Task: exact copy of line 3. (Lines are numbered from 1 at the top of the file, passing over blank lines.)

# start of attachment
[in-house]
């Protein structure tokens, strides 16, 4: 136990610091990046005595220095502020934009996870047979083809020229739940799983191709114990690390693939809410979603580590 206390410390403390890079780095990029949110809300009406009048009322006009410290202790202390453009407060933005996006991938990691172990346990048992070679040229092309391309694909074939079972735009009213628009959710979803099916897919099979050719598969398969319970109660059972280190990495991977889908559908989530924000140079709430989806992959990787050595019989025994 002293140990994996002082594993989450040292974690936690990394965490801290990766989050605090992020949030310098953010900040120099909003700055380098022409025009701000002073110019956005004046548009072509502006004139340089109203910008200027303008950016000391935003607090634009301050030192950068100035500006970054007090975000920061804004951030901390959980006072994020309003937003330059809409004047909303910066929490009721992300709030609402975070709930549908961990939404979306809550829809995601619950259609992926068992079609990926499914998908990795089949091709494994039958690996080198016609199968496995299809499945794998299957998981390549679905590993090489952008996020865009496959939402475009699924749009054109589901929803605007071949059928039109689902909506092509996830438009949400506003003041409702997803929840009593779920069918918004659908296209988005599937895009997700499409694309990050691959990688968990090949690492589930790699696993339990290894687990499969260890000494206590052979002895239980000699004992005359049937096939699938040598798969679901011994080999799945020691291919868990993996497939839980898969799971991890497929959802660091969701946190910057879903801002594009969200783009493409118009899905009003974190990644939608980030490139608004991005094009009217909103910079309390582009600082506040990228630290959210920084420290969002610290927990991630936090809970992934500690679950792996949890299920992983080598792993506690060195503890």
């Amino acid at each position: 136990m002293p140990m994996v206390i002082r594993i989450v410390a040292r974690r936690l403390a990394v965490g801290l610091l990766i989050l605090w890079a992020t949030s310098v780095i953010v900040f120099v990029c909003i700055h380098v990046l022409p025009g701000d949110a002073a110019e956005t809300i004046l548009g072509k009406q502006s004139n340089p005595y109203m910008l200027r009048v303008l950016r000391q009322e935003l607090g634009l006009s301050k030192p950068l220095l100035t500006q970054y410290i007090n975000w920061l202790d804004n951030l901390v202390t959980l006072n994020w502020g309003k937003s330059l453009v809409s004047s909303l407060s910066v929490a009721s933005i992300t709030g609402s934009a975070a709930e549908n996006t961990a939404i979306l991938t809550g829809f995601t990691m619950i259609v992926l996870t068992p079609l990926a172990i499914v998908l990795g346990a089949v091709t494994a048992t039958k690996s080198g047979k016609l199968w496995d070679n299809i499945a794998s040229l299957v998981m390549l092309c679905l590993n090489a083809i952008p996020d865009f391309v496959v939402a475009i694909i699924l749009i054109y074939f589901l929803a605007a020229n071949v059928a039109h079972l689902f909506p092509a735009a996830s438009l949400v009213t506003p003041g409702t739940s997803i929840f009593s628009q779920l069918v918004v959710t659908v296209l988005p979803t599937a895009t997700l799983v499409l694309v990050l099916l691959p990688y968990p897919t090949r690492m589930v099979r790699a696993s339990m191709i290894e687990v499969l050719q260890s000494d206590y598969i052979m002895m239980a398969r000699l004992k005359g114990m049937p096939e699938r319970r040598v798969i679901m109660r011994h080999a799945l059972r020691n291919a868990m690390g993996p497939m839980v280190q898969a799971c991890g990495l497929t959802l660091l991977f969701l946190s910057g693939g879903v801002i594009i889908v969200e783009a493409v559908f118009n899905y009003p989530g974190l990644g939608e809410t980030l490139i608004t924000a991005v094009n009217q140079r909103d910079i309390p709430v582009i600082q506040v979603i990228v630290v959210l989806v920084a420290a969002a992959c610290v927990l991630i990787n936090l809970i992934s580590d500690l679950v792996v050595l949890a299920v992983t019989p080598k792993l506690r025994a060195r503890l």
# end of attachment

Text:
């Amino acid at each position: 136990m002293p140990m994996v206390i002082r594993i989450v410390a040292r974690r936690l403390a990394v965490g801290l610091l990766i989050l605090w890079a992020t949030s310098v780095i953010v900040f120099v990029c909003i700055h380098v990046l022409p025009g701000d949110a002073a110019e956005t809300i004046l548009g072509k009406q502006s004139n340089p005595y109203m910008l200027r009048v303008l950016r000391q009322e935003l607090g634009l006009s301050k030192p950068l220095l100035t500006q970054y410290i007090n975000w920061l202790d804004n951030l901390v202390t959980l006072n994020w502020g309003k937003s330059l453009v809409s004047s909303l407060s910066v929490a009721s933005i992300t709030g609402s934009a975070a709930e549908n996006t961990a939404i979306l991938t809550g829809f995601t990691m619950i259609v992926l996870t068992p079609l990926a172990i499914v998908l990795g346990a089949v091709t494994a048992t039958k690996s080198g047979k016609l199968w496995d070679n299809i499945a794998s040229l299957v998981m390549l092309c679905l590993n090489a083809i952008p996020d865009f391309v496959v939402a475009i694909i699924l749009i054109y074939f589901l929803a605007a020229n071949v059928a039109h079972l689902f909506p092509a735009a996830s438009l949400v009213t506003p003041g409702t739940s997803i929840f009593s628009q779920l069918v918004v959710t659908v296209l988005p979803t599937a895009t997700l799983v499409l694309v990050l099916l691959p990688y968990p897919t090949r690492m589930v099979r790699a696993s339990m191709i290894e687990v499969l050719q260890s000494d206590y598969i052979m002895m239980a398969r000699l004992k005359g114990m049937p096939e699938r319970r040598v798969i679901m109660r011994h080999a799945l059972r020691n291919a868990m690390g993996p497939m839980v280190q898969a799971c991890g990495l497929t959802l660091l991977f969701l946190s910057g693939g879903v801002i594009i889908v969200e783009a493409v559908f118009n899905y009003p989530g974190l990644g939608e809410t980030l490139i608004t924000a991005v094009n009217q140079r909103d910079i309390p709430v582009i600082q506040v979603i990228v630290v959210l989806v920084a420290a969002a992959c610290v927990l991630i990787n936090l809970i992934s580590d500690l679950v792996v050595l949890a299920v992983t019989p080598k792993l506690r025994a060195r503890l």